‘You want to fight pretty or you want to win?’
This question, posed by Bronn to Jaime during their sparring session, is one Game of Thrones offers many times, and a variation on a line spoken by Cersei to Ned in Season 1. In this particular episode, it is refined to an even simpler question: what is it to keep an oath?
In the series, keeping an oath is becoming a rare thing. So rare, they are rendered meaningless. Names, titles, significant deeds are all worth nothing, unless they’re everything.
In the season opener ‘Two Swords’, we were treated to Tywin Lannister forging two new swords. One was given to Jaime, who cared none for it, the other to the departed Joffrey, who proceeded to use the sword to demolish a book of kings and kings’ deeds that was a present to him. Joffrey cared none for those that came before, nor the lineage that he participated in, but finds more satisfaction in naming his new sword, even if it falsely prescribes significance to the acts he takes credit for. The fact that these two swords were forged out of the molten ruins of the Stark ceremonial sword is testament to how these characters interact with their past, and with honour. In short, they destroy it, and move on. They want the title, but not the meaning.
In direct contrast, Arya reclaims her sword – named Needle before she was even able to wield it – and is suitably chastened by The Hound, in his affable dismissal of the nature of those who name their swords.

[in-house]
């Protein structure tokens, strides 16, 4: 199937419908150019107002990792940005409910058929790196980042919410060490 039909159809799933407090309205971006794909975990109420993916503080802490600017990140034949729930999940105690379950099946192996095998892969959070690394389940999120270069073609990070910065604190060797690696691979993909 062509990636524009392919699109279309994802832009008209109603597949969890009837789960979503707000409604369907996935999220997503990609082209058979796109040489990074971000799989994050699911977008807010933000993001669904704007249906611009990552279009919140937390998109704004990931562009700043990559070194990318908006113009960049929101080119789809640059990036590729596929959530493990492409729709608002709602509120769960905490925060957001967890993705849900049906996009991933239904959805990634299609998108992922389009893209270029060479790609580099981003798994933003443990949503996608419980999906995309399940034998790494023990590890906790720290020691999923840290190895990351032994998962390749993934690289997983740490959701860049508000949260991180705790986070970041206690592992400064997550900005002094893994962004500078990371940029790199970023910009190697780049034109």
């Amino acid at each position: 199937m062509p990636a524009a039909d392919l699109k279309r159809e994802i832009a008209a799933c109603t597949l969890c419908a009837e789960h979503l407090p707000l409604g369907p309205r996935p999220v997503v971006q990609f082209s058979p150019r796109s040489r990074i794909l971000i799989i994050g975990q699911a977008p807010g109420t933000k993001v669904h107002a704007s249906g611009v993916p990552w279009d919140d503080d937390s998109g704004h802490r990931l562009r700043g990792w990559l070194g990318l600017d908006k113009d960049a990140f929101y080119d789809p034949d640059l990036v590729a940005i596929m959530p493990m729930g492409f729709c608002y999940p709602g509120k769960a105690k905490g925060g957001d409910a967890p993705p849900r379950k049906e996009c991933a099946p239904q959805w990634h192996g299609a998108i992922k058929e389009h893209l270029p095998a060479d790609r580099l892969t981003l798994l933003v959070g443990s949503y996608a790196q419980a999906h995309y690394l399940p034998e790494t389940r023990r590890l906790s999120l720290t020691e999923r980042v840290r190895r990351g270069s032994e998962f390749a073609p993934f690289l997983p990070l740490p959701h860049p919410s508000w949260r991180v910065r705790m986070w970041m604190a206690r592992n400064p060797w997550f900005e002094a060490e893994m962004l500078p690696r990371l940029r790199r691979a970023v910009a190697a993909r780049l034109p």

The Freys abandoned oaths when they killed Robb, Catelyn and the rest last season. Joffrey did long ago when he beheaded Ned. Jaime did when he killed the Mad King, leaving Robert Baratheon to take the throne. Honour is gone, so too have oaths. Ned’s fate was a way of showing the lack of relevance and power in oaths – remember our first sighting of Ned was taking an oath before he executed a deserter? – and the series is quickly establishing that the characters either give in to this world without honour, or seek to restore it.
That search, and that hope of restoration, is increasingly in the hands of two characters, Daenerys and Jon Snow, with a little help from some others along the way.
In the opening scene in Meereen, we witness two minor characters – Missandei and Grey Worm – discuss how for the first time there may be hope that justice will be restored. They have known only dishonour and cruelty in their lifetimes, yet spy a way out of the darkness with Daenerys. The method for Grey Worm is simple: kill the masters. The masters have lost their way, so they must go. Every example of authority the series has offered us has been corrupt in some way. From Robert to Joffrey, Stannis to those that ruled Yunkai and Astapor – their way has led to ruin.
Daenerys’ victory in overthrowing Meereen is portrayed as a glorious one, bathed in sunlight as she climbs the steps to the city to the growing cheers and discarded chains, but it is a victory won through Grey Worm’s journey in the mud and muck of the sewers. Given that the show showrunners are now telling stories with an understanding of the endgame, we can start to anticipate how these threads are going to play out in the end. The hope here is that Daenerys’ journey to reclaiming the throne is one where she can hold fast and maintain her just cause, or whether she too will give in to the corruption that blackens authority.